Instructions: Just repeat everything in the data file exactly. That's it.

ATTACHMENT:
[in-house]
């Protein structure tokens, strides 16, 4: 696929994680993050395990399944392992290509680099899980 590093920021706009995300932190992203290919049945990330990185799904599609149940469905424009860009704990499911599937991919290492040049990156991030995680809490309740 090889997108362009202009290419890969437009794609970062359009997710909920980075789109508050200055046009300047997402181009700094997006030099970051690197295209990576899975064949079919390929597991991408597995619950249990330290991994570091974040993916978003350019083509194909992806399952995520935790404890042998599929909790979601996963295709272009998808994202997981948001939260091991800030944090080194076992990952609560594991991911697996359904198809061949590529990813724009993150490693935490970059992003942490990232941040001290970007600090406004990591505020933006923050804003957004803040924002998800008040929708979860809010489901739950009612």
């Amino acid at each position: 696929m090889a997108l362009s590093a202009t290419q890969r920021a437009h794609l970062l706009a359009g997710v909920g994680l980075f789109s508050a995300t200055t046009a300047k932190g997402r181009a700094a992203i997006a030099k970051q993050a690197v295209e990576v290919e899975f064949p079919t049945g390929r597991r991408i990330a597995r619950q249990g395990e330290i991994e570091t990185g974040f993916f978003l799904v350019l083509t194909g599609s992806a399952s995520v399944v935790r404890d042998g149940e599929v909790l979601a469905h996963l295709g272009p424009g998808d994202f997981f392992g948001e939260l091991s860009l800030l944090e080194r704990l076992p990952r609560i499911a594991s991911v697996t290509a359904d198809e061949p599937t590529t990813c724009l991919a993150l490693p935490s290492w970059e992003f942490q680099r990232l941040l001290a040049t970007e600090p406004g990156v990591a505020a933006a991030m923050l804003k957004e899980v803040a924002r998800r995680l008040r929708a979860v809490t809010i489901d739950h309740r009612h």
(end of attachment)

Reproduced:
[in-house]
């Protein structure tokens, strides 16, 4: 696929994680993050395990399944392992290509680099899980 590093920021706009995300932190992203290919049945990330990185799904599609149940469905424009860009704990499911599937991919290492040049990156991030995680809490309740 090889997108362009202009290419890969437009794609970062359009997710909920980075789109508050200055046009300047997402181009700094997006030099970051690197295209990576899975064949079919390929597991991408597995619950249990330290991994570091974040993916978003350019083509194909992806399952995520935790404890042998599929909790979601996963295709272009998808994202997981948001939260091991800030944090080194076992990952609560594991991911697996359904198809061949590529990813724009993150490693935490970059992003942490990232941040001290970007600090406004990591505020933006923050804003957004803040924002998800008040929708979860809010489901739950009612």
């Amino acid at each position: 696929m090889a997108l362009s590093a202009t290419q890969r920021a437009h794609l970062l706009a359009g997710v909920g994680l980075f789109s508050a995300t200055t046009a300047k932190g997402r181009a700094a992203i997006a030099k970051q993050a690197v295209e990576v290919e899975f064949p079919t049945g390929r597991r991408i990330a597995r619950q249990g395990e330290i991994e570091t990185g974040f993916f978003l799904v350019l083509t194909g599609s992806a399952s995520v399944v935790r404890d042998g149940e599929v909790l979601a469905h996963l295709g272009p424009g998808d994202f997981f392992g948001e939260l091991s860009l800030l944090e080194r704990l076992p990952r609560i499911a594991s991911v697996t290509a359904d198809e061949p599937t590529t990813c724009l991919a993150l490693p935490s290492w970059e992003f942490q680099r990232l941040l001290a040049t970007e600090p406004g990156v990591a505020a933006a991030m923050l804003k957004e899980v803040a924002r998800r995680l008040r929708a979860v809490t809010i489901d739950h309740r009612h």